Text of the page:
VEW Energie AG; Westfälische Gasversorgung AG & Co. KG (58.2%); Mitteldeutsche Energieversorgung AG (52.5%); RAG AG (30.2%); Harpen AG (70.6%); Edelhoff AG & Co. (75%).
E.ON AG; Bewag AG; Electricité de France SA.
“Das VEW-Konzernergebnis broeckelt weiter ab,” Frankfurter Allgemeine Zeitung, November 5, 1993, p. 20.
“Die VEW-Entsorgung ist noch keine sprudelnde Gewinnquelle” Frankfurter Allgemeine Zeitung, November 8, 1994, p. 21.
“Edelhoff hat endlich die Gewinnschwelle ueberschritten,” Frankfurter Allgemeine Zeitung, November 29, 1997, p. 23.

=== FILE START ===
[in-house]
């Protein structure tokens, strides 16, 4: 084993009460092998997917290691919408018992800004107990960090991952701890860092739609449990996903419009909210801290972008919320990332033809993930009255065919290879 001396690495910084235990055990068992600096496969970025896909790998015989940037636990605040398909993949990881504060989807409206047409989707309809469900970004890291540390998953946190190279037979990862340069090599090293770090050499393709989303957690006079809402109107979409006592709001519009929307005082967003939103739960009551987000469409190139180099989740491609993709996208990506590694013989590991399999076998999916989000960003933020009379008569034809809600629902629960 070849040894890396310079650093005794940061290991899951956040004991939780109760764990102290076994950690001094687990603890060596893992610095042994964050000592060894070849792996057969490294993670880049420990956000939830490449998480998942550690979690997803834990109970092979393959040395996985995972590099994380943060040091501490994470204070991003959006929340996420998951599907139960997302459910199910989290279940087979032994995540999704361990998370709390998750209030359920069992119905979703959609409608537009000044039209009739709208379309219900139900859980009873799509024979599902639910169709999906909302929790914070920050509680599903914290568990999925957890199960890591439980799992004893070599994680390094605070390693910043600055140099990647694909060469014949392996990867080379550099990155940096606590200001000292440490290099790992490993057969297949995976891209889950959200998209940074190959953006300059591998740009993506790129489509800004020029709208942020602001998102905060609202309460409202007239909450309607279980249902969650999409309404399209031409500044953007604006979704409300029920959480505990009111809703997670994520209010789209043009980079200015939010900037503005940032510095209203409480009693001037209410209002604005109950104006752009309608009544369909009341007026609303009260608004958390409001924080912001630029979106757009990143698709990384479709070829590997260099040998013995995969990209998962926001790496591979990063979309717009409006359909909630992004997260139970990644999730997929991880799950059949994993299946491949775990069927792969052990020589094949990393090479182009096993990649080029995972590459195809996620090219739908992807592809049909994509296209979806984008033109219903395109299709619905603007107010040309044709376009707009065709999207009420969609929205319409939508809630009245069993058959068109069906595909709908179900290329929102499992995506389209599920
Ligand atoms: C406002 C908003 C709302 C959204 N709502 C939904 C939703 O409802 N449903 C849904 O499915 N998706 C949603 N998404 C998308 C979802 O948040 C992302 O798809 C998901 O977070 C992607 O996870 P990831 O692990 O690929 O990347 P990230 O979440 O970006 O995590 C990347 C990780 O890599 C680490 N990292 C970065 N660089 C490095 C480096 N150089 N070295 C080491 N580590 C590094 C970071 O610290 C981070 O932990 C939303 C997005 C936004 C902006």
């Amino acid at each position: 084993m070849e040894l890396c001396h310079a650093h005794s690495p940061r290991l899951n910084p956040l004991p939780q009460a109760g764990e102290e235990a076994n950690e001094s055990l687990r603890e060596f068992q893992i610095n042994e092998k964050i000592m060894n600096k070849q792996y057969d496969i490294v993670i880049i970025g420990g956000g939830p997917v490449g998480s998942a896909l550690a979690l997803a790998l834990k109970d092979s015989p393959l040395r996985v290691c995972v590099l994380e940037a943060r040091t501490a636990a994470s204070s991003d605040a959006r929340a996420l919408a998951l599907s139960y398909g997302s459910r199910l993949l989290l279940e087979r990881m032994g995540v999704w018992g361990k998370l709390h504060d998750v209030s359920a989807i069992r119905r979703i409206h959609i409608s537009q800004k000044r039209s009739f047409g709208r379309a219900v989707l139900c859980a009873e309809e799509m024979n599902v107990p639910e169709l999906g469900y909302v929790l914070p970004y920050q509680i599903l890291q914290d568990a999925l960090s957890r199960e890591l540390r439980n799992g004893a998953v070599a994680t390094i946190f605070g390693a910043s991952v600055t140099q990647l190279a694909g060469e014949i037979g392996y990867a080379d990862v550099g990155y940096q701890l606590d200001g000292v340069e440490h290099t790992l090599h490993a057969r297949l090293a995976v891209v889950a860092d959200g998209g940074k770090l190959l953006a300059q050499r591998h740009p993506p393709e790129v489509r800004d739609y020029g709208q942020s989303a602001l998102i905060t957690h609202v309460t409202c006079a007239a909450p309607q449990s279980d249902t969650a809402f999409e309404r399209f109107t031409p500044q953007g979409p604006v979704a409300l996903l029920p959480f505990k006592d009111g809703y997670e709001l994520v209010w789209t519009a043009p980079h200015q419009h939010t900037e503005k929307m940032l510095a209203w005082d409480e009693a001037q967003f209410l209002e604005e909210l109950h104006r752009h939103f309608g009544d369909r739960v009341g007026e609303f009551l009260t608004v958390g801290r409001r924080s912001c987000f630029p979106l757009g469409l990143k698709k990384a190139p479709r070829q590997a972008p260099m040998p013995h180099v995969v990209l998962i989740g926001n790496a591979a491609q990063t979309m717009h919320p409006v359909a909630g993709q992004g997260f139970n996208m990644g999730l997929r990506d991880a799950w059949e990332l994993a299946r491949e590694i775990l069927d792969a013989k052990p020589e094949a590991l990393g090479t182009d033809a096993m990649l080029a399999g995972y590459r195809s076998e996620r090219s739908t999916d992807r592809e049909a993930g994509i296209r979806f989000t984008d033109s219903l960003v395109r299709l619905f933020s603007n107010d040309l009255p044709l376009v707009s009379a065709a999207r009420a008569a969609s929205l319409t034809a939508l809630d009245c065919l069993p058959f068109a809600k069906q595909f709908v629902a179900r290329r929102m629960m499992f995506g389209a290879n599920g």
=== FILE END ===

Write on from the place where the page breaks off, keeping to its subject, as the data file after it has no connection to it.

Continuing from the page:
Eickeler, Rudolf, “Beim Strommonopoly stehen Sieger und Verlierer noch nicht fest,” vwd, December 27, 1999.
“Harpener ist wieder ‘blanko-kreditwuerdig’,” Süddeutsche Zeitung, September 19, 1992.
“Klaus Knizia tritt ab,” Süddeutsche Zeitung, December 29, 1992.
“VEW bereitet die Expansion ins Ausland vor,” Frankfurter Allgemeine Zeitung, November 7, 1995, p. 23.
“VEW steht unter Akquisitionsdrang,” Süddeutsche Zeitung, May 29, 1992.
“VEW strebt ins internationale Energiegeschaeft,” Süddeutsche Zeitung, November 7, 1995.